Picture of Gosforth High Street with a tram

How much less will we use our cars in future?

Picture of Gosforth High Street with a tram and text "How much less will we use our cars in future".

In March 2020, the Secretary of State for Transport said “Public transport and active travel will be the natural first choice for our daily activities. We will use our cars less and be able to rely on a convenient, cost-effective and coherent public transport network.”

This begs the question how much less will we use our cars?

This is important because, based on recent studies, the shift from petrol and diesel to electric vehicles will not be sufficient for the UK to reach net zero emissions by 2050.

Key Points

  • Based on Transport for the North analysis, road transport emissions will need to be 56% lower in 2030 compared to 2018, and 96% lower by 2040, to achieve net zero by 2050.
  • A substantial > 20% and potentially up to 50%, reduction in vehicle miles driven is needed across the UK by 2030 to achieve these reductions.
  • Reductions will need to be greater in urban areas where there are more viable alternatives to driving than in the countryside.
  • National UK transport budgets are still based on a forecast that traffic will grow between 17% and 51% by 2050, relative to 2015, increasing CO2 emissions by millions of tonnes.
  • To achieve its target of net zero by 2030, Newcastle City Council will need to set a target for traffic reduction and act quickly to reduce miles driven and enable alternative low-carbon options for travelling like walking, cycling and zero-carbon public transport.

Traffic Reduction and Carbon Budgets

Many transport organisations across the UK are looking at how to support the UK target to achieve Net Zero by 2050 and limit global warming to 1.5°C. We have previously responded to consultations from Newcastle City Council, Transport for the North East and Transport for the North.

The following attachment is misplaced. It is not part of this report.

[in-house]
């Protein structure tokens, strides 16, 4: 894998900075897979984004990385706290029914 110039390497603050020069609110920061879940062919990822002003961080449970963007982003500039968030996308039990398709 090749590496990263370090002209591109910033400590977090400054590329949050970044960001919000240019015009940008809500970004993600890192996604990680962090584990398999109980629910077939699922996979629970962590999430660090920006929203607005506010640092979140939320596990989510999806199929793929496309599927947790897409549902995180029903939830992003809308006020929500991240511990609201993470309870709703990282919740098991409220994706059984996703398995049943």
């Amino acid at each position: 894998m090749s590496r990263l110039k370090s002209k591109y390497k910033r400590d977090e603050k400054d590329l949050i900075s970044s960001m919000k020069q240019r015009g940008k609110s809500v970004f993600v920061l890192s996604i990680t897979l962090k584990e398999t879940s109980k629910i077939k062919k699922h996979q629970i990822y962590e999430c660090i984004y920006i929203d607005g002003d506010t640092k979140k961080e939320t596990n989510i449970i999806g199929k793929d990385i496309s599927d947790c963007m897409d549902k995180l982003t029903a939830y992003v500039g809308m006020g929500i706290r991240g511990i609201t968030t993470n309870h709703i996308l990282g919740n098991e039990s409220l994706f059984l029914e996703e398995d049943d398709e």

A key concept in achieving net zero is the carbon budget. This is the maximum total CO2 emissions possible while still limiting global warming to 1.5°C. At 1.5°C there would still be “increasing heatwaves, more intense storms, and more serious droughts and floods, but would represent a much smaller risk than 2°C.

Transport for the North have determined a Decarbonisation Trajectory that says how much of the transport carbon budget can be emitted each year up to 2050 and still meet the 1.5°C target. This shows that not only does the UK need to achieve net zero by 2050, but it also needs substantial short-term reductions in transport emissions, about 56% from 2018 by 2030.

Much of this 56% reduction will be achieved via the transition from petrol and diesel to electric vehicles. The remainder will need to be from switching journeys from driving to walking, cycling and public transport.

CREDS, the Centre for Research into Energy Demand Solutions say that “There are no future scenarios in which the UK can meet its carbon reduction milestones over the next two decades whilst car traffic is allowed to grow.” and that “This is true even if electric vehicle uptake is massively accelerated.” They also say that “plans to build more road capacity … will be a waste of resources in the face of the necessity of lower traffic growth.”

In it’s Review of Energy Policy 2021 the UK Energy Research Centre (UKERC) concluded that “a 30-50% reduction in car kilometres is needed by 2030, relative to 2020, to meet the UK’s 6th Carbon Budget.” (Link to the report)

Other UK cities and regions have produced similar analyses:

Transport Quality of Life have looked at these figures in a report concluding that climate targets won’t be met unless the UK significantly reduces traffic over the next ten years, and concludes that “Cars, which are the main source of transport carbon dioxide (CO2) emissions, will have to achieve even greater emissions reductions by 2030 to compensate for the road freight, maritime and aviation sectors where technological solutions are some way off.